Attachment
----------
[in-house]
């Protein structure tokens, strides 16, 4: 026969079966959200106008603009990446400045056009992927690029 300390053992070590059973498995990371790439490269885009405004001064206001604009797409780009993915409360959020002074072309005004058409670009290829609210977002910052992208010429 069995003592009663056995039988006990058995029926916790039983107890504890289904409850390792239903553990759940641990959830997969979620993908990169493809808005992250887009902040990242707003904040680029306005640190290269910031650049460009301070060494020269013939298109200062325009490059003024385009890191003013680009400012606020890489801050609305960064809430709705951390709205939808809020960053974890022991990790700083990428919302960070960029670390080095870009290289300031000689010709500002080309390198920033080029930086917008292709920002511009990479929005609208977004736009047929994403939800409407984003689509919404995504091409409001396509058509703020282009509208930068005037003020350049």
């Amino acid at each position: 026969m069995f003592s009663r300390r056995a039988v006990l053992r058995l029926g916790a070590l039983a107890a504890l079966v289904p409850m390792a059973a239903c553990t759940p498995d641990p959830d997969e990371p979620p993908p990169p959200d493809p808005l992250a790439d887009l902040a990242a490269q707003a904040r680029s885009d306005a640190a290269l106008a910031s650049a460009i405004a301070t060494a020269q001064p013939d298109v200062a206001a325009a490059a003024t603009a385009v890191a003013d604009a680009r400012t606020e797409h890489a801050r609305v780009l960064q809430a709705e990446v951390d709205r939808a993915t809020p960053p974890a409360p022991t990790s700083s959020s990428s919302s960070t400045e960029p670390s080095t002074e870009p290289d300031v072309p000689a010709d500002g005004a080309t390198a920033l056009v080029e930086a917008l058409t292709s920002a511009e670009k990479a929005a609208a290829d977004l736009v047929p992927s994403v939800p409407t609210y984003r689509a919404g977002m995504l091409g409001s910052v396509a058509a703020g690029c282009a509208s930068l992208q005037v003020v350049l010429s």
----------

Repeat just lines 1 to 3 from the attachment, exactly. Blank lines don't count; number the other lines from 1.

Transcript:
[in-house]
């Protein structure tokens, strides 16, 4: 026969079966959200106008603009990446400045056009992927690029 300390053992070590059973498995990371790439490269885009405004001064206001604009797409780009993915409360959020002074072309005004058409670009290829609210977002910052992208010429 069995003592009663056995039988006990058995029926916790039983107890504890289904409850390792239903553990759940641990959830997969979620993908990169493809808005992250887009902040990242707003904040680029306005640190290269910031650049460009301070060494020269013939298109200062325009490059003024385009890191003013680009400012606020890489801050609305960064809430709705951390709205939808809020960053974890022991990790700083990428919302960070960029670390080095870009290289300031000689010709500002080309390198920033080029930086917008292709920002511009990479929005609208977004736009047929994403939800409407984003689509919404995504091409409001396509058509703020282009509208930068005037003020350049």
């Amino acid at each position: 026969m069995f003592s009663r300390r056995a039988v006990l053992r058995l029926g916790a070590l039983a107890a504890l079966v289904p409850m390792a059973a239903c553990t759940p498995d641990p959830d997969e990371p979620p993908p990169p959200d493809p808005l992250a790439d887009l902040a990242a490269q707003a904040r680029s885009d306005a640190a290269l106008a910031s650049a460009i405004a301070t060494a020269q001064p013939d298109v200062a206001a325009a490059a003024t603009a385009v890191a003013d604009a680009r400012t606020e797409h890489a801050r609305v780009l960064q809430a709705e990446v951390d709205r939808a993915t809020p960053p974890a409360p022991t990790s700083s959020s990428s919302s960070t400045e960029p670390s080095t002074e870009p290289d300031v072309p000689a010709d500002g005004a080309t390198a920033l056009v080029e930086a917008l058409t292709s920002a511009e670009k990479a929005a609208a290829d977004l736009v047929p992927s994403v939800p409407t609210y984003r689509a919404g977002m995504l091409g409001s910052v396509a058509a703020g690029c282009a509208s930068l992208q005037v003020v350049l010429s």